Every day at the light rail stop at Auraria campus in downtown Denver, Chloe Johnson encounters a handful of petitioners gathering signatures. “Would you like to end all discrimination in Colorado?” she is asked. She certainly does. A month ago she signed the petition, and subsequently was shocked to learn that the measure is designed to obliterate all affirmative action programs in the state.Johnson, 18, is a political science major at the University of Colorado at Denver. She is also interning with state Rep. Morgan Carroll, a Democrat from Aurora. When Johnson discovered the petition that she signed is not what she was sold, she decided to petition the Secretary of State to have her name removed from the petition pushing the proposed Amendment 31. In addition to being misled, Johnson maintains she was flat-out lied to by the petitioner.
“I asked him, `Don’t we already have federal laws that ban discrimination?’ Johnson recalls. “[The petition gatherer] said, `Yes, but it will end in July.’ “
Johnson is not the only person claiming she has been misled by activists who are trying to secure 76,047 signatures from registered Colorado voters for Amendment 31. If it makes the November ballot and is passed by the voters, the constitutional amendment would eliminate all programs that benefit minorities and women, including those in education, health care and business. The proposal is being pushed by the California-based American Civil Rights Institute, which is headed by Ward Connerly, a conservative black man who has successfully passed similar laws in California, Washington state and Michigan.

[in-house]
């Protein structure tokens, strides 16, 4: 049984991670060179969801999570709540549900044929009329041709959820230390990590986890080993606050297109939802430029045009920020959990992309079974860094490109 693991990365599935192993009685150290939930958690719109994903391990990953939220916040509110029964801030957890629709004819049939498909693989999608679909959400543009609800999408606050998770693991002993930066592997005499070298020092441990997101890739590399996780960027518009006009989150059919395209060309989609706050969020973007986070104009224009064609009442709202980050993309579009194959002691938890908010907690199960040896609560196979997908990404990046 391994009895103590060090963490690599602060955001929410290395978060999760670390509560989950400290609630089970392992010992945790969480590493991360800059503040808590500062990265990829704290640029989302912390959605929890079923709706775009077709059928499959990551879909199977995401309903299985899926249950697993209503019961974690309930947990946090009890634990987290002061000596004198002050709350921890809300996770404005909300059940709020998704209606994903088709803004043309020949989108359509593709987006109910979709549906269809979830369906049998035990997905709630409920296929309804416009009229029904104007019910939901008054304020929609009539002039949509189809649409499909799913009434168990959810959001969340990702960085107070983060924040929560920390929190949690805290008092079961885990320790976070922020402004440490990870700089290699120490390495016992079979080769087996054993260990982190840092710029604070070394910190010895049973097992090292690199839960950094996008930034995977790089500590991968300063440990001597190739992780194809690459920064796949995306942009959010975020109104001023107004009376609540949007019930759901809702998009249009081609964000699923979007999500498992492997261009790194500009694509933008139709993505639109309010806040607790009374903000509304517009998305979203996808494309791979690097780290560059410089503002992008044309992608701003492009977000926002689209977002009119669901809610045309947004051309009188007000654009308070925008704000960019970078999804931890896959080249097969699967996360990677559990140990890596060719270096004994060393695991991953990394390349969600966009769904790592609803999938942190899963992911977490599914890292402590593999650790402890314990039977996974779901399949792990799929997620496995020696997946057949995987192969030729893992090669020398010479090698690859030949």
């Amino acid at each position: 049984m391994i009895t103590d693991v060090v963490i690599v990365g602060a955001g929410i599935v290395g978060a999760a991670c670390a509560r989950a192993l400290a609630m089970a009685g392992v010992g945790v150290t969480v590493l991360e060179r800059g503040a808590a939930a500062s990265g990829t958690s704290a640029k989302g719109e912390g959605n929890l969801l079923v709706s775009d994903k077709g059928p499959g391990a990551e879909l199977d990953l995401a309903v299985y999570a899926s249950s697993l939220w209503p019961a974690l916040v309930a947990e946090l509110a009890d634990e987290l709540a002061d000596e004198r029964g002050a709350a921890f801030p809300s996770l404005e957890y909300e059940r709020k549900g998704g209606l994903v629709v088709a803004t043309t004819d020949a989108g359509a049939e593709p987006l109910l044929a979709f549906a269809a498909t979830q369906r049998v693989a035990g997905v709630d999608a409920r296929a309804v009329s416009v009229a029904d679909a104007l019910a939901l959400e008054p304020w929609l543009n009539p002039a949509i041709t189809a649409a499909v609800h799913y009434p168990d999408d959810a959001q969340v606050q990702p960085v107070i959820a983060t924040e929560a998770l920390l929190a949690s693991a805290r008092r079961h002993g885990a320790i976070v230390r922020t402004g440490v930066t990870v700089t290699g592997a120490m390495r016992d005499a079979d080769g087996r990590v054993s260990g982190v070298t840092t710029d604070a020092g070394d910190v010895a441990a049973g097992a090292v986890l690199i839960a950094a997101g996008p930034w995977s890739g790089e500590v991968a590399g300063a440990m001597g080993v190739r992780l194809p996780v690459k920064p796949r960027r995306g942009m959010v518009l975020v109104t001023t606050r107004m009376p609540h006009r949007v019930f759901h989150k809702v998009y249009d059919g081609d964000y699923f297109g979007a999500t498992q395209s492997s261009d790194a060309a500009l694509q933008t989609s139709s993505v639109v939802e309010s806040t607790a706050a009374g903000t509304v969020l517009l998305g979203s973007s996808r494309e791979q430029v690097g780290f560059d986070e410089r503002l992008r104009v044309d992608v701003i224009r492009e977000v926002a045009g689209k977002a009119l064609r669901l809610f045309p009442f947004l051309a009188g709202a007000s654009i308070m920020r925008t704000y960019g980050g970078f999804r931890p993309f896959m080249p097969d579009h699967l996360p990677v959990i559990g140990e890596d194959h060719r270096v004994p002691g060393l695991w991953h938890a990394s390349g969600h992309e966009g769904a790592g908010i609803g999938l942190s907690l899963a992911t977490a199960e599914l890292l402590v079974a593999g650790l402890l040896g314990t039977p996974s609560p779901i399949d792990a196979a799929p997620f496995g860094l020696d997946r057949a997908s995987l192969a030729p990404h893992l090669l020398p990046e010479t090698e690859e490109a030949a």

“Basically they lied to me,” says Johnson. “It’s really misleading.
“I’m against the anti-affirmative-action bill, but I’m more upset with being misled. I mean, you can totally be for that if you want, but don’t BS me.
“I just want to get my name taken off the petition.”
But doing that may not be so easy. Johnson says she has contacted the Secretary of State’s office and has been told that a hearing will be set to determine what should be done. State statute specifies it is illegal for petition gatherers to make “false or misleading” statements; however, the statute does not specifically address complaints made by citizens. Further, though Amendment 31 would ban affirmative action programs in Colorado, the wording of the ballot title itself suggests just the opposite.
This is the 37-word title, which was approved last year: “The state shall not discriminate against or grant preferential treatment to any individual or group on the basis of race, sex, color, ethnicity or national origin in the operation of public employment, public education or public contracting.”
The wording has frustrated opponents of the anti-affirmative-action measure, who are now seeking to place a second measure – Amendment 61 – on the ballot to freeze in place those programs that benefit women and minorities in Colorado.
Meanwhile, Johnson’s experience has prompted Carroll to issue an alert, advising the public to “Be Careful! and “Decline to Sign!” petitions unless the voter is completely sure what the proposal is designed to do.
“There is a provision in Colorado law that prohibits misleading or misrepresentation statements, and this is a pretty freaky thing that is going on,” Carroll told Colorado Confidential.
“There’s also this whole culture of `Whats the harm? I’ll sign the petition because I believe in the democratic process and we should let the voters decide.’
“But people need to know how to navigate through it, and they should understand that they need to know what it is they’re really signing up for.”
As Carroll notes, in addition to the proposed Amendment 31, some 26 other ballot titles have already been filed with the Secretary of State’s office this year – and once something is in Colorado’s Constitution, it is extremely difficult to undo. Here is Carroll’s warning:
Decline to Sign! BE CAREFUL!
Every year the number of initiatives on the ballot grows. This year some 27 different titles have already been filed. They require a threshold number of signatures to make it on the ballot.
Some factors to consider before deciding to sign: